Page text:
Researchers believe that dolphins are much more similar to humans than we previously thought and have a personality. For those who have ever watched monkeys (our closest evolutionary cousins) in the wild, at the zoo, or on television. It is obvious that in many ways their personalities mirror our own. Scientists like Dr. Blake Morton, a psychology lecturer at Hull University, suggest that such similarities also exist between humans and dolphins.
To test this idea, Dr. Morton and a team of other researchers studied the personality of bottlenose dolphins. They hypothesized that if factors such as intelligence and sociability contribute to personality, dolphins should have similar personality traits as primates.
Human behavior is the result of five main personality traits. Research shows that monkeys have the same or similar personality traits as humans. And Dr. Morton’s team is the first to investigate whether dolphins have the same characteristics.
Researchers have found that dolphins, like primates, have personality traits associated with curiosity and sociability. Especially with the openness and personality trait that is a mixture of extraversion/agreement. Dolphins have very low neuroticism. Which means they are creatures that control their emotions well. And that is certainly the quality of intelligent creatures. We also know that dolphins, like many primates, have a brain that is significantly larger than what their body requires for basic bodily functions. This excess brain matter basically drives their ability to be intelligent. And intelligent species are very curious. This is how humans communicate and create relationships with a wide variety of people throughout their lives, and so do dolphins with each other. Collectively, being smart and sociable, no matter what ecosystem you live in can play an important role in the evolution of certain personality traits.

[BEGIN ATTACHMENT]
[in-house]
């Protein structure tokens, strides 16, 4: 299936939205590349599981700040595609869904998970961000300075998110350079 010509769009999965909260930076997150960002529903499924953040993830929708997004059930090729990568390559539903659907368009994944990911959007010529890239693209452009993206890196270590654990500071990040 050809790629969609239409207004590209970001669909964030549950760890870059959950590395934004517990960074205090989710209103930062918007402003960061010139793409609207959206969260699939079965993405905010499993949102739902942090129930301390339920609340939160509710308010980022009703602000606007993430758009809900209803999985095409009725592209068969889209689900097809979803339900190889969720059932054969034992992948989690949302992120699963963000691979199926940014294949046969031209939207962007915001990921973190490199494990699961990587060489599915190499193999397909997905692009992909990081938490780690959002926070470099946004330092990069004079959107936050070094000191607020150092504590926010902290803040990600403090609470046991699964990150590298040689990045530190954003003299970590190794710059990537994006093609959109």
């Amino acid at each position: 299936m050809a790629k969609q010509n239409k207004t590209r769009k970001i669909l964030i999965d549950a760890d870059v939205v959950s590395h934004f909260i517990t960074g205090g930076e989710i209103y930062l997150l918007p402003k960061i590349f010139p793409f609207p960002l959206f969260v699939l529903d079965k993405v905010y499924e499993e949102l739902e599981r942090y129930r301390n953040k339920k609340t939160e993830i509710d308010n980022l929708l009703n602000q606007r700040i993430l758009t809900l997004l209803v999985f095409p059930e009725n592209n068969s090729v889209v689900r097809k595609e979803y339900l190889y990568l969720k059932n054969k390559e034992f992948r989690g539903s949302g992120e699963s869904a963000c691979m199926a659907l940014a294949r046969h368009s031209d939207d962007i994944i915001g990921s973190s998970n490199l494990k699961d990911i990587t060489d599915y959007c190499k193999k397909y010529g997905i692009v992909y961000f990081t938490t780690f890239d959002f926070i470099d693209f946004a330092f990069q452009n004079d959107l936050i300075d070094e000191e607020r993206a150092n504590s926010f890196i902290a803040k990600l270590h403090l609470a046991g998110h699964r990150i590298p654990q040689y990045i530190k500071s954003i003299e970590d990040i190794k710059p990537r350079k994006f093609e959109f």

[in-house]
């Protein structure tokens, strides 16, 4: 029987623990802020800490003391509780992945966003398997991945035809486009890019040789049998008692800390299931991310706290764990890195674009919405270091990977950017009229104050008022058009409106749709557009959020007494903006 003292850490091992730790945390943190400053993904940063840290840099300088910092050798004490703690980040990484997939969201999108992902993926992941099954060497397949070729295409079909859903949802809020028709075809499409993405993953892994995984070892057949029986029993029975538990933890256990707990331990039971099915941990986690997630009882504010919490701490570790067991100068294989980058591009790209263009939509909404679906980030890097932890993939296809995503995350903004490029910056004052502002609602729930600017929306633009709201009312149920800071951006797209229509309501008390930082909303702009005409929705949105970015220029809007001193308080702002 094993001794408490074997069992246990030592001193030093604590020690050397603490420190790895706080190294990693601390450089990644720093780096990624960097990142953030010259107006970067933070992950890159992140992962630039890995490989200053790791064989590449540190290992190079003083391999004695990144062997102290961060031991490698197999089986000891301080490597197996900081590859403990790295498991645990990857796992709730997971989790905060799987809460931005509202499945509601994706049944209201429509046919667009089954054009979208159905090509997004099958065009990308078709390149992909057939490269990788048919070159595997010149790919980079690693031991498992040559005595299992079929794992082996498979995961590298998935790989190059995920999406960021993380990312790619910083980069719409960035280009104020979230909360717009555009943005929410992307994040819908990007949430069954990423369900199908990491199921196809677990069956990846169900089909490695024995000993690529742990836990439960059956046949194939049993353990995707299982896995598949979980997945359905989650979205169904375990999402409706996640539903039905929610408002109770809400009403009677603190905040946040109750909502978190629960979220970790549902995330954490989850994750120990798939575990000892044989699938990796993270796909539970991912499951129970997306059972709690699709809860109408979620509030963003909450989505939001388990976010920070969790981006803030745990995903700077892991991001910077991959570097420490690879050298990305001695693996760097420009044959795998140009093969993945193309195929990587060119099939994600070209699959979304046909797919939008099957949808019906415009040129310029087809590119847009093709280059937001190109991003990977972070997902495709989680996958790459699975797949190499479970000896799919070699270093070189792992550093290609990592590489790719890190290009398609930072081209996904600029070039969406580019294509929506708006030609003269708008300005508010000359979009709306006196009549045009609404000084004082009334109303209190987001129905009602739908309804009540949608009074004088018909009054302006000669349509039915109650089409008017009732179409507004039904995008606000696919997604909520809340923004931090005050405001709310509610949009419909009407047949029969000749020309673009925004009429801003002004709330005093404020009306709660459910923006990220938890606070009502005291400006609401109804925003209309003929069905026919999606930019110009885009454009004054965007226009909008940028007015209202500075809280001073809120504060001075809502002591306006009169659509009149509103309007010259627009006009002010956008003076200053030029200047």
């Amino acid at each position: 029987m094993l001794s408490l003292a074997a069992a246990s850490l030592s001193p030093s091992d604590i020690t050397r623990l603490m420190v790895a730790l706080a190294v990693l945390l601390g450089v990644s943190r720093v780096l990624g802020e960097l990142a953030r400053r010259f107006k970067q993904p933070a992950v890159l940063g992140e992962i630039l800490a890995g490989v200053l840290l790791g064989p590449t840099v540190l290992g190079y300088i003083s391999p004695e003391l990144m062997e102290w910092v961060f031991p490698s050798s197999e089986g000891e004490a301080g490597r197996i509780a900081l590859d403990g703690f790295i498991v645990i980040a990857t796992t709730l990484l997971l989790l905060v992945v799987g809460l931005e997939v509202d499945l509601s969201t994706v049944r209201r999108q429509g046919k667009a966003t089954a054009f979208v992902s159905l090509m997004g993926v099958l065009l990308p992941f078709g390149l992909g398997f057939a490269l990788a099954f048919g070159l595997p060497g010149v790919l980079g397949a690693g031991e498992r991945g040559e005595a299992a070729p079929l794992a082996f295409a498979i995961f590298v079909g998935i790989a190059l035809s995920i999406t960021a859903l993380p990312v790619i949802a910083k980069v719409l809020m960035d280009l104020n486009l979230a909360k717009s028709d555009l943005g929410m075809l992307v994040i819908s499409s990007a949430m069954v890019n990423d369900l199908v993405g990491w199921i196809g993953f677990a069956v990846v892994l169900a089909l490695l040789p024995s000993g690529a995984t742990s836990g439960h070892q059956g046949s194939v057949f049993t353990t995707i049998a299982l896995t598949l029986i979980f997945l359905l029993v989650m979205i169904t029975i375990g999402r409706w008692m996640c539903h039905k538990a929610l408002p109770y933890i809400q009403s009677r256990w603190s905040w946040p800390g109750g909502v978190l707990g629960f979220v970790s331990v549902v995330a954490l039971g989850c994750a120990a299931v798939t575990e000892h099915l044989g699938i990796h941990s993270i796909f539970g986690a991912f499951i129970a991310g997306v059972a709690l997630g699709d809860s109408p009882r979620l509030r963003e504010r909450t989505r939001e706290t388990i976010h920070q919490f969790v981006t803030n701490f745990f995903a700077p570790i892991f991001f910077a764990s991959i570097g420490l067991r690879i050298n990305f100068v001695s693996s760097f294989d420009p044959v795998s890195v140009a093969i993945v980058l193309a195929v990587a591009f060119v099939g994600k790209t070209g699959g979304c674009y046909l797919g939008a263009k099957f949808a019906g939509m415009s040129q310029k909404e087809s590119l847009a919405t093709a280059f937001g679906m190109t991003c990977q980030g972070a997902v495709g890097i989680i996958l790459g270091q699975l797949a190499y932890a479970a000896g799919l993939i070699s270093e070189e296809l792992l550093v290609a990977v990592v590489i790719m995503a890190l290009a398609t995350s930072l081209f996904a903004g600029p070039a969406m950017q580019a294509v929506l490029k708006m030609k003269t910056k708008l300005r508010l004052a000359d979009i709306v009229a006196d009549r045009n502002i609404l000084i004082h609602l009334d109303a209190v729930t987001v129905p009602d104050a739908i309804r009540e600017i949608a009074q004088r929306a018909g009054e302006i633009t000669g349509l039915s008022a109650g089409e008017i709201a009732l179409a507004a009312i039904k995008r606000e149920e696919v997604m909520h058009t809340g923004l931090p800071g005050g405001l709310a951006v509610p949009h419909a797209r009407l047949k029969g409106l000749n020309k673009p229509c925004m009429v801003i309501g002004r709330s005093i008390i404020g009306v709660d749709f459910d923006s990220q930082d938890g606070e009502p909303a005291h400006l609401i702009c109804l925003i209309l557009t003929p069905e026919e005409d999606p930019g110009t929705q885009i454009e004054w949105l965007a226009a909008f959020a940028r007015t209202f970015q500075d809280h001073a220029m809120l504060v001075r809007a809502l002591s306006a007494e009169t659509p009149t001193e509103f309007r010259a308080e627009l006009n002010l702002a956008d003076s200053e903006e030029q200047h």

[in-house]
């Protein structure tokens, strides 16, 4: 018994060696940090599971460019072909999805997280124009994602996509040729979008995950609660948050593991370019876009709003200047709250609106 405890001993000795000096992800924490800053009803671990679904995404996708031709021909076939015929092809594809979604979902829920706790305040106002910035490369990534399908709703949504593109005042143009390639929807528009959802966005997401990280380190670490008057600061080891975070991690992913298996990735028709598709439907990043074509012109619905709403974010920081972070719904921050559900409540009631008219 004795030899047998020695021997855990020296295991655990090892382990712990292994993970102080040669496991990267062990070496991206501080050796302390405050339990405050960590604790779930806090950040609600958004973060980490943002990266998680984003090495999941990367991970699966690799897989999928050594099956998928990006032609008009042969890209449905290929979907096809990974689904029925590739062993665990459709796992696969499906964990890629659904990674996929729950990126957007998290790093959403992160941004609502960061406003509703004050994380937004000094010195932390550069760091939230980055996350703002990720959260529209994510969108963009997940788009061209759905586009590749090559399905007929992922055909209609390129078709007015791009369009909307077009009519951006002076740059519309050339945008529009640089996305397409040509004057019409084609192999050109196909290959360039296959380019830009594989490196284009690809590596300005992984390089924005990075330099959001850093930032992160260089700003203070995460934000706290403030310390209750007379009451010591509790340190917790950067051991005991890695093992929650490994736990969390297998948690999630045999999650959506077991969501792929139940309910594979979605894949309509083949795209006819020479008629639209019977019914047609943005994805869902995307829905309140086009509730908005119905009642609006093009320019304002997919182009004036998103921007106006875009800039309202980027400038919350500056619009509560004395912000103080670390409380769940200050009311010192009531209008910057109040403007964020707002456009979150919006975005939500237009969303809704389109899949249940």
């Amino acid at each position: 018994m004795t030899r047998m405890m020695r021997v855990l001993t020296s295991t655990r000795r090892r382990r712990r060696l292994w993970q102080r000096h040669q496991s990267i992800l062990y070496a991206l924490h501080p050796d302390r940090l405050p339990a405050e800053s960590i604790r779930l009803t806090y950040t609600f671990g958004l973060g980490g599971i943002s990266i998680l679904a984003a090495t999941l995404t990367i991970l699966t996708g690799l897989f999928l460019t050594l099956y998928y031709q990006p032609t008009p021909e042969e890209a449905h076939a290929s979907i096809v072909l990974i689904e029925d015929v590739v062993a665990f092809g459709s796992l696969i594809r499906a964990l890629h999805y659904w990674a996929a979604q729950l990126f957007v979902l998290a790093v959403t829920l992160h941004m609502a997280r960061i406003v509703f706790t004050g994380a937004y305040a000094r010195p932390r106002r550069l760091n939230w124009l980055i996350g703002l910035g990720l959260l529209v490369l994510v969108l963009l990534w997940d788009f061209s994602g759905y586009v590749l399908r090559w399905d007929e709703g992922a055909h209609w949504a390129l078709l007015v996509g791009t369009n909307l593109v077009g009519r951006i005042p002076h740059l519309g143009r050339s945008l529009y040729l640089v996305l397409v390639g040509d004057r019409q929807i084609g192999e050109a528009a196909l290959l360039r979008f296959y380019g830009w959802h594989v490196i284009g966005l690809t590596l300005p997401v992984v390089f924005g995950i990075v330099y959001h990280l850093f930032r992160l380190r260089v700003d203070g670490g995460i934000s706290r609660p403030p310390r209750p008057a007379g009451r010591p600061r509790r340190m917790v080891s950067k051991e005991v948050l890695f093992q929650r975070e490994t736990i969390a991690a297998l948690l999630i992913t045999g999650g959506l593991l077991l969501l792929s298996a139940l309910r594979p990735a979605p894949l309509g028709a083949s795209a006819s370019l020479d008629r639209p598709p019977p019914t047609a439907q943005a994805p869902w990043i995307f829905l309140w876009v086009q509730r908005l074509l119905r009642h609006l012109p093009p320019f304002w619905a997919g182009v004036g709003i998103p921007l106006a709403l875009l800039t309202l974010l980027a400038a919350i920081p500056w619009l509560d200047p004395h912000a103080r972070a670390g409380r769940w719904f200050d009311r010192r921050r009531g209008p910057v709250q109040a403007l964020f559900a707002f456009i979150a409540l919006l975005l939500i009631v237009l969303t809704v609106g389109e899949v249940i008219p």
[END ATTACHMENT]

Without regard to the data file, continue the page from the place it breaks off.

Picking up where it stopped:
A study by this group of scientists called “Personality structure in bottlenose dolphins”. Tursiops truncatus began in 2012 and was published this year in the “Journal of Comparative Psychology”. The authors collected data on 134 dolphins (56 males and 78 females) from different countries including Mexico, France, the United States, Curacao, the Netherlands, Sweden, the Bahamas, and the Cayman Islands.
The study clearly indicates that dolphins have a pronounced personality. A character whose characteristics are very reminiscent of human traits and give a new insight into how our personality traits could have developed. However, Dr. Morton emphasizes that this is just the beginning in terms of identifying the full range of traits that dolphins exhibit. He also said it is vital that researchers conduct further research because. Not only will it lead to a better understanding of the species that live in the depths of our oceans, but it will lead to a better understanding of ourselves.
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